What is CircleUp, how does it function, and who makes that happen?
We’re an online investment platform that allows accredited investors to invest directly into consumer retail companies that lie between one and ten million in revenue. We work with companies that fall under consumer retail such as food, beverage, health, home products, beauty, etc. For example, we recently just closed a company that is trying to be a mash up of Whole Foods and 7/11. We only pick 2% of companies that apply to our program and the whole CircleUp team has private equity experience—and they look at everything that a traditional private equity firm would look at—financials, marketing plans, the management teams, etc.
It’s essentially an e-trade of private companies. Once investors log on, they get access to deals on our site. All legal documents are on our site, and investors can take conference calls with CEOs. Any investor can go online and buy/sell at any time. The only restriction for investors is that they need to be accredited.
Who are CircleUp’s founders, how did the idea come about and when did it get up and running?
The company was founded in December of 2011 and the website launched in April of 2012. Its two founders, Ryan Caldbeck and Rory Eakin met at Stanford Business School. Ryan was working in traditional equity within consumer retail. He would meet small companies that were great brands and they would always ask him where they could go for funding. He didn’t have an answer to give them. There was a complete funding gap for companies within that industry. Rory was working for a nonprofit, handling their investments and looking for those types of deals that Ryan’s clients could offer. The two thought, what if we created an online platform that matched these two needs? They could create a space for investors who are looking for different financial assets besides the stock market and fixed income bonds. So they decided to combine the two perspectives and founded CircleUp.
How was CircleUp funded?
CircleUp’s core investors were Maveron Capital, a small VC fund and Clayton Christensen, the Kim B. Clark Professor of Business Administration at the Harvard Business School who focuses on disruptive technology. We also just went through a series A round this spring.
What does CircleUp offer to investors and how is it different from its competitors?
It’s different from other sites because it’s a broker dealer that’s registered with FINRA. Anyone from CircleUp who talks to investors is licensed. Our minimums for investment are between $5,000-$50,000. So we’re an equity crowdfunding site and what you get is a direct equity stake in a company. If the company does well than the investor makes money.
What are the requirements for startups that want to apply?
The company needs to fall under the consumer and retail industry. There is also the sweet spot, of having between one to ten million dollars in revenue. We’re looking for a company that has sales and is seeking growth equity. We focus on the one to ten million range because these are companies that have already had some success but there is a dearth of capital for consumer and retail companies that are within that range. Larger private equity firms will not typically buy or consume a company that makes less than within that range. For those companies that are smaller though, we just launched another program called CircleUp Feeds where we are going to work with earlier stage companies.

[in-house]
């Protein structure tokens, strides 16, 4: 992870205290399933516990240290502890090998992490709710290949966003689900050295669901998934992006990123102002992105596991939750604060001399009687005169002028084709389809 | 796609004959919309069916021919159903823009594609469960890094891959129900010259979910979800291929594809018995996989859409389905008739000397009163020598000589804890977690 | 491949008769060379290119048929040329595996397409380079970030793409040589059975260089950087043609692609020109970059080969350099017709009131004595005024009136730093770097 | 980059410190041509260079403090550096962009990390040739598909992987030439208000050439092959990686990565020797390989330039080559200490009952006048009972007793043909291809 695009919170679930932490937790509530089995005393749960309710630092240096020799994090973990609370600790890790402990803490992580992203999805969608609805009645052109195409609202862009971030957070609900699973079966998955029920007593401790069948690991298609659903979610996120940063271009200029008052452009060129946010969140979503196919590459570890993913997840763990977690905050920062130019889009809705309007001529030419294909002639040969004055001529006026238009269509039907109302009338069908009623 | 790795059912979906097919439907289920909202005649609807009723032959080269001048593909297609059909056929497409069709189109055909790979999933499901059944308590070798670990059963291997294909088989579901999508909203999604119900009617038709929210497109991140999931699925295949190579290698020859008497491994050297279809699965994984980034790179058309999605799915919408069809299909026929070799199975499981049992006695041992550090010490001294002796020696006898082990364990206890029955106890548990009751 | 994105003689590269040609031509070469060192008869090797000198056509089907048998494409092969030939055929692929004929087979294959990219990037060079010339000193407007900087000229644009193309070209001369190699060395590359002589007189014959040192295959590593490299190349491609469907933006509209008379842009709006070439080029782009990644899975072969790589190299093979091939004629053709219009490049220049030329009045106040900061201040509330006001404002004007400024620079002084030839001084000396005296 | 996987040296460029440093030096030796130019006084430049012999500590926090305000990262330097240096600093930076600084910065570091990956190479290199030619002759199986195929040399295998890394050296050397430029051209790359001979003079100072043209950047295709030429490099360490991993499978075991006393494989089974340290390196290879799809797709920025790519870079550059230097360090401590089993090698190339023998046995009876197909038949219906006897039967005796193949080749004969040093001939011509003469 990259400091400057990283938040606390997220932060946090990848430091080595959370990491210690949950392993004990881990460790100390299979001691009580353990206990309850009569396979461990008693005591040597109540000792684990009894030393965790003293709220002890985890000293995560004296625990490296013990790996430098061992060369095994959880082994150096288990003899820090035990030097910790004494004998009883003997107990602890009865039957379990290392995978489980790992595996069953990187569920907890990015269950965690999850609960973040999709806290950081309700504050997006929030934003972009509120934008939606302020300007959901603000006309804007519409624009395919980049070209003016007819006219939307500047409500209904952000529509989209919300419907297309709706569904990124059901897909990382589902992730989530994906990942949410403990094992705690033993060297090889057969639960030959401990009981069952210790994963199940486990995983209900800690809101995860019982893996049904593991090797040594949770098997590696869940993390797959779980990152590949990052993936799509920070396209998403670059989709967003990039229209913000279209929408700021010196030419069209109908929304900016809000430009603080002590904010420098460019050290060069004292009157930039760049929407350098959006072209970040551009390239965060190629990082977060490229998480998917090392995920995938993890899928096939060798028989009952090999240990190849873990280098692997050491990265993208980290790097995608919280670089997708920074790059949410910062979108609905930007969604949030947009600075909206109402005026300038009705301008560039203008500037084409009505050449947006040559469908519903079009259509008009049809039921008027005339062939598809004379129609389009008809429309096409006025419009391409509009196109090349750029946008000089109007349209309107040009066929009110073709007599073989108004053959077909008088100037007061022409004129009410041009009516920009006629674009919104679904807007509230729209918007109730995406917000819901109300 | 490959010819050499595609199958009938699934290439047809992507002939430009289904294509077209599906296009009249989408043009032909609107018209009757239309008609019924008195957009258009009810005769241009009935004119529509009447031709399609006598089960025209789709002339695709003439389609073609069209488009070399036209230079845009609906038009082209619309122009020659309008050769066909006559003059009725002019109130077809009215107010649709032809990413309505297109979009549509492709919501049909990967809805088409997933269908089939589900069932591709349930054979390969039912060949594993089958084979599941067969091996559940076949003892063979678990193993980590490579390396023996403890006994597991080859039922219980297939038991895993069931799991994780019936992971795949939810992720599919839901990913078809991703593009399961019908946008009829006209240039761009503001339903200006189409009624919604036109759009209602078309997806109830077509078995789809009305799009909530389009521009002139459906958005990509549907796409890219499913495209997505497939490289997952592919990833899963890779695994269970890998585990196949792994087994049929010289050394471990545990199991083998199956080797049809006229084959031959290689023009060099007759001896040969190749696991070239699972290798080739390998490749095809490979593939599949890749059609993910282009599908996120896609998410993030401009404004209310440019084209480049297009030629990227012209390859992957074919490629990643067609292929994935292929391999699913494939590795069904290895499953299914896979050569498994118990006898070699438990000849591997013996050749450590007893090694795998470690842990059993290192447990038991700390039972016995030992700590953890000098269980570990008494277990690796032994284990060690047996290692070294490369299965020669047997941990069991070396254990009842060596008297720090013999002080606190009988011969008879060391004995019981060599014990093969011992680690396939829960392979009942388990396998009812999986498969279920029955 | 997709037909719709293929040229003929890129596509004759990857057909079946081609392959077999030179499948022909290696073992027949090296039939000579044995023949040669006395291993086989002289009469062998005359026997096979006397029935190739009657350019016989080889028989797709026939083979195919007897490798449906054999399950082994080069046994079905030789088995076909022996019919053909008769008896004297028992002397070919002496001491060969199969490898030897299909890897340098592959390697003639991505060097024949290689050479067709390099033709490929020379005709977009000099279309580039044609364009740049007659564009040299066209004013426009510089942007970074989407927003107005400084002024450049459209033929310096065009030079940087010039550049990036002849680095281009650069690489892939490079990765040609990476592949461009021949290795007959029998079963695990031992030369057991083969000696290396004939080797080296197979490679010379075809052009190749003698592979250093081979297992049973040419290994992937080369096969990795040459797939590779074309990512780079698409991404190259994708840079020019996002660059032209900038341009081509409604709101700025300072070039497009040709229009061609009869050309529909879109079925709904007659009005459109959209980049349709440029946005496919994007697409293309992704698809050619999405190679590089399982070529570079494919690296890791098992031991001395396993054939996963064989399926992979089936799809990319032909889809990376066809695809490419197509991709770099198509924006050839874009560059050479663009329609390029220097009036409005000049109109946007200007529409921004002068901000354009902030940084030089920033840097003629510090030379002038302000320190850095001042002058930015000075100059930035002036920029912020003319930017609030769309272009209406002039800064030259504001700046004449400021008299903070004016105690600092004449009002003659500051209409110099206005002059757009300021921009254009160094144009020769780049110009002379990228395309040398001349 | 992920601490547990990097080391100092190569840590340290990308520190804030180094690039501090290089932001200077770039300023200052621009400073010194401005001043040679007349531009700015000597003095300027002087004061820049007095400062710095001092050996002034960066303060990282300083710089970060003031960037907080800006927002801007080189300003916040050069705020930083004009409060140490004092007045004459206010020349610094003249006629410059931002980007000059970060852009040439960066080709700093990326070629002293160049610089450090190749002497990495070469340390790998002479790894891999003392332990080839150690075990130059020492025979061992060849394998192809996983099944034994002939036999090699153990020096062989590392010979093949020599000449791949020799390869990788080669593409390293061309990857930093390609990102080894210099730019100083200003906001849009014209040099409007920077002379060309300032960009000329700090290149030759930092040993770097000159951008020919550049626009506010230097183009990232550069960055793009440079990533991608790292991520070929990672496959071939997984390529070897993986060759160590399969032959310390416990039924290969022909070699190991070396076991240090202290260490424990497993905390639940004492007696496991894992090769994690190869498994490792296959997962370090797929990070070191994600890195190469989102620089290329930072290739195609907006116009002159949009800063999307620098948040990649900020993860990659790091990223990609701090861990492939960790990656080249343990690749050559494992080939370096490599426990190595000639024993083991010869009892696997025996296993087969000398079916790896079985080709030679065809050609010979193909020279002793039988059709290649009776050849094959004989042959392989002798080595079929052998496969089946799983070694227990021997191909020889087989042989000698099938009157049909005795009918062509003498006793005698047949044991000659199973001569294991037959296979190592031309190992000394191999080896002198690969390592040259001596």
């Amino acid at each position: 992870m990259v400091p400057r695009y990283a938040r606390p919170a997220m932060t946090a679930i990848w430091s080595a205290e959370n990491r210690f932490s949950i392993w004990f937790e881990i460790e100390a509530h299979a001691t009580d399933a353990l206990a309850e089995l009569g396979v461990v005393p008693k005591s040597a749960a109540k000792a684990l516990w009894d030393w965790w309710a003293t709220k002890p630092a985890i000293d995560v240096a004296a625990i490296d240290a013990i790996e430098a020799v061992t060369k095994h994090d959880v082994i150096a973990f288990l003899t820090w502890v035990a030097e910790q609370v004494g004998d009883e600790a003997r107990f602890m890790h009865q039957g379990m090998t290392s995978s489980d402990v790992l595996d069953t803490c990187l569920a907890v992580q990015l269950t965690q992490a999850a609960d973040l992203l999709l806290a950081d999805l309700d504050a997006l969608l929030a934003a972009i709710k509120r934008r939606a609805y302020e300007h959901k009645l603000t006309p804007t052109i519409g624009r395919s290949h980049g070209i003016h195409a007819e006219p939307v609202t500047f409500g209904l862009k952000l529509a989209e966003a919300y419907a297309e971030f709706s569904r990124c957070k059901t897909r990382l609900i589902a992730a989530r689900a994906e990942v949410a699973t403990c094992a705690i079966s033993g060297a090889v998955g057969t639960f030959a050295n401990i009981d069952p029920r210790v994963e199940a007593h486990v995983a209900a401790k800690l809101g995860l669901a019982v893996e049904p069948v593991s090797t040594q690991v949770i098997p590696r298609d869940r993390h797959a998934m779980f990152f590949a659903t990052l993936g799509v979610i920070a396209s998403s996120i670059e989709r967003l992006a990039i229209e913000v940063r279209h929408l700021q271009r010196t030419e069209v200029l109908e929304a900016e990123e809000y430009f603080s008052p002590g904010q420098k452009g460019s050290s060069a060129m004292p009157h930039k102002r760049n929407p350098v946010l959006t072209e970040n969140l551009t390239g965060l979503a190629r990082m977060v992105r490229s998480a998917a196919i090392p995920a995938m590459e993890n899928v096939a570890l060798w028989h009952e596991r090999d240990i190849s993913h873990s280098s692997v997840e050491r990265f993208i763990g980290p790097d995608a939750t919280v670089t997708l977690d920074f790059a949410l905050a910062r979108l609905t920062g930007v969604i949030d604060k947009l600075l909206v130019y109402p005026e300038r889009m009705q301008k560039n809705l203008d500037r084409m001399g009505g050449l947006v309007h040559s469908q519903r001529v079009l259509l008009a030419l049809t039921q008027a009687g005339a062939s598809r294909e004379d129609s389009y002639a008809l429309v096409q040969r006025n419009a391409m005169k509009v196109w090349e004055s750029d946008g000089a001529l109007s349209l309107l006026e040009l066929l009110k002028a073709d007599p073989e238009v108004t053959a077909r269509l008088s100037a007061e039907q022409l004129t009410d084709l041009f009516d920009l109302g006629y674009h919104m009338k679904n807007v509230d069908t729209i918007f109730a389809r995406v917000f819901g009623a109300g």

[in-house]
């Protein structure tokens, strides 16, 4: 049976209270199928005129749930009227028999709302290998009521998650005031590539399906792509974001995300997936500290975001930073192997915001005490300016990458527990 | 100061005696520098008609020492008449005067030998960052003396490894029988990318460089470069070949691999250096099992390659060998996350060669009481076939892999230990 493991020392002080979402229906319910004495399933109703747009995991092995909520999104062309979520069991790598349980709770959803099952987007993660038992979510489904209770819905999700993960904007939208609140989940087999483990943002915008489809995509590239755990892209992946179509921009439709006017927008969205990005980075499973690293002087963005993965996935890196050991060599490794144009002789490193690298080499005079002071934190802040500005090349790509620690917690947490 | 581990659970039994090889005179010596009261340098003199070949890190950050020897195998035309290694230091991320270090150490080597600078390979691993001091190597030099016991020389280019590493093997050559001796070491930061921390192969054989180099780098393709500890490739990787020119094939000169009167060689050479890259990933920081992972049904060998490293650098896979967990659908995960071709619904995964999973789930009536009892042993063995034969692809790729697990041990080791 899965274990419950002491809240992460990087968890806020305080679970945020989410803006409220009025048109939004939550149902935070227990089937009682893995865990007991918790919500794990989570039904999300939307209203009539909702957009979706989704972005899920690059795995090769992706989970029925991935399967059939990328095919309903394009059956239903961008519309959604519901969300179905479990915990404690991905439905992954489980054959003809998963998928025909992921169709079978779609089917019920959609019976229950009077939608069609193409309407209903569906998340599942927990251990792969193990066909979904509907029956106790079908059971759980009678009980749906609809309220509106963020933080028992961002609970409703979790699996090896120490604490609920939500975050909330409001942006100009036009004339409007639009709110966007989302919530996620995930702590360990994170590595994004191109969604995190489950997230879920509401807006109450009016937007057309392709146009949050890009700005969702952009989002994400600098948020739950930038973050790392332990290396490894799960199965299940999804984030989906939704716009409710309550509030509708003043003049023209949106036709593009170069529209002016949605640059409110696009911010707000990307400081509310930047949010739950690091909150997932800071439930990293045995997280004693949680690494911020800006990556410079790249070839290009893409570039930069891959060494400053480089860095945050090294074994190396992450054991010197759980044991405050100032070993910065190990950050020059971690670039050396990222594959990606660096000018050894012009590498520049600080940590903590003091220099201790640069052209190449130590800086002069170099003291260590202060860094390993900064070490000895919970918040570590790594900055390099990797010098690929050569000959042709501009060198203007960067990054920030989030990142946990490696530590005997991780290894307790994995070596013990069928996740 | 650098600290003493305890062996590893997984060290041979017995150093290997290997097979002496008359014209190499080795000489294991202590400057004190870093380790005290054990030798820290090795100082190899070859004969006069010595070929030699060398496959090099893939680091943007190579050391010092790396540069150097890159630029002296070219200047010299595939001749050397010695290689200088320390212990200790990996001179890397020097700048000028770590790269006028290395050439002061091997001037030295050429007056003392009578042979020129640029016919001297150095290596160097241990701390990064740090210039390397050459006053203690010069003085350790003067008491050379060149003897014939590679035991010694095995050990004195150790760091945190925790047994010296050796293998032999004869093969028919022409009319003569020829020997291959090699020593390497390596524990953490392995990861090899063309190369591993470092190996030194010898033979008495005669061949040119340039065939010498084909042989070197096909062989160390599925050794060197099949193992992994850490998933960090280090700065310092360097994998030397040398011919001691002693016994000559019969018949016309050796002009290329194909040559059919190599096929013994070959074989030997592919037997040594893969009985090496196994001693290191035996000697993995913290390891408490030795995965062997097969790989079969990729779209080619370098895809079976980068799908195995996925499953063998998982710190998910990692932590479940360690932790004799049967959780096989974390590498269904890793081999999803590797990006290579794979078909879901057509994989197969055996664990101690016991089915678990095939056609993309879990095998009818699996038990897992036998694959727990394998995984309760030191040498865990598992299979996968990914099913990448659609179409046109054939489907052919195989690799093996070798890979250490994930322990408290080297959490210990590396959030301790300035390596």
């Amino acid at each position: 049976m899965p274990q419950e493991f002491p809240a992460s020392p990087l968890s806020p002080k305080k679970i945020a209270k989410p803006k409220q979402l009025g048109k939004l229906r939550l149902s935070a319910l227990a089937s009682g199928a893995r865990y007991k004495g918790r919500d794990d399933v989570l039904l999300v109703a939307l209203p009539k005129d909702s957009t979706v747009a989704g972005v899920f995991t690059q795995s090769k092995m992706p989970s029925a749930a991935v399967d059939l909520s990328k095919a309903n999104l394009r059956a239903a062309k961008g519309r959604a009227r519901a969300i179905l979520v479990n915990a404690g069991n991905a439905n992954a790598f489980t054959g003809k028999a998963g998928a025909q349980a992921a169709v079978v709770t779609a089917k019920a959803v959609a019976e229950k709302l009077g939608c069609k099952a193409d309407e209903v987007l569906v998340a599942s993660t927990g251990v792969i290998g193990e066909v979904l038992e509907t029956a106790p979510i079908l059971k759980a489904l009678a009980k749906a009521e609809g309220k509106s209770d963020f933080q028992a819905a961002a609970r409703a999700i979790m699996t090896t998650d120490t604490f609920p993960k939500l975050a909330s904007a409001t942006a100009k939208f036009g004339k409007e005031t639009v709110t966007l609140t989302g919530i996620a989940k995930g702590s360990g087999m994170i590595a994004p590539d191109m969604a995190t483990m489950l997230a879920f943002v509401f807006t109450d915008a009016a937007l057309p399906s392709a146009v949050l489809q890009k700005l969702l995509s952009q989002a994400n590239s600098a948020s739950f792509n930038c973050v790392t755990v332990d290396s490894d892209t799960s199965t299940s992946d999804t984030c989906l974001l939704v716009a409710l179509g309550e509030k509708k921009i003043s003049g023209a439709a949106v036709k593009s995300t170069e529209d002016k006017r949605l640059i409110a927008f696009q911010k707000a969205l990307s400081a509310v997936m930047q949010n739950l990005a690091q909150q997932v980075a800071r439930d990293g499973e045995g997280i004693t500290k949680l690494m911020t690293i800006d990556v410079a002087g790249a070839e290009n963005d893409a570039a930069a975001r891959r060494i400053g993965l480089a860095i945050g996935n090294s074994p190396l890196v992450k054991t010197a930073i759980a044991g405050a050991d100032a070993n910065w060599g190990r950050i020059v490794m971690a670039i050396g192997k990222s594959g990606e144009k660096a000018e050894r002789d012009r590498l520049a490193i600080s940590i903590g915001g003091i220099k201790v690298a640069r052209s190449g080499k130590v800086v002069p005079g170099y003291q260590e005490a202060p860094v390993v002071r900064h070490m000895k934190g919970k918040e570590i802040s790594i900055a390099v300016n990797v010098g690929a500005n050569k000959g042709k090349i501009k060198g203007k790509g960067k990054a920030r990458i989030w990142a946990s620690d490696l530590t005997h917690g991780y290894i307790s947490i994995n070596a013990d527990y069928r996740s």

Who can gain access to CircleUp?
We work with investors from places all over the world—Germany, China, the Caribbean, Idaho–everywhere. We serve a lot of different audiences who previously did not have access to these types of deals.
What additional benefits do “members” gain access to?
Our deals close faster than deals normally do in the offline world and we’re able to raise capital for entrepreneurs faster than more traditional ways. Since we’ve attracted investors who are interested specifically in consumer and retail, we have investors who are very knowledgeable in these areas. One of our investors worked at retail stores his whole life, helping these companies find real estate to put their stores in. One of our companies needed someone to help pick the best location for their product so they receive not only capital but also insight.
In addition we have formal partnerships with companies, such as Proctor & Gamble. We had an event recently called Incubator Day. Representatives from companies such as Proctor & Gamble will sit down with companies that have been funded on our site and offer mentoring services. Employees can discuss trends they’ve seen and strategize best practices from finance to packaging and branding to marketing.
What results has CircleUp seen so far?
Eighteen companies have been fully funded and those companies have reached their funding goals. In addition, out of the eighteen companies that we’ve helped get funding for, ten of those have been female-founded companies and nine out of those ten were all female teams.
Does CircleUp/its founders have an ultimate goal in mind/point they’re aiming to reach?
We’re continuing to grow the platform with number of investors and companies. We’re looking for the best consumer retail companies that are looking for funding.
Raine Dalton is WIM’s editorial and community innovation intern. Raine is passionate about finding creative ways to empower women globally through tech. In addition to WIM, Raine has written, tweeted, and posted for the Global Banking Alliance for Women, WITNESS, and 90.7 WFUV News. You can find her work at her website or get in touch with her through Twitter.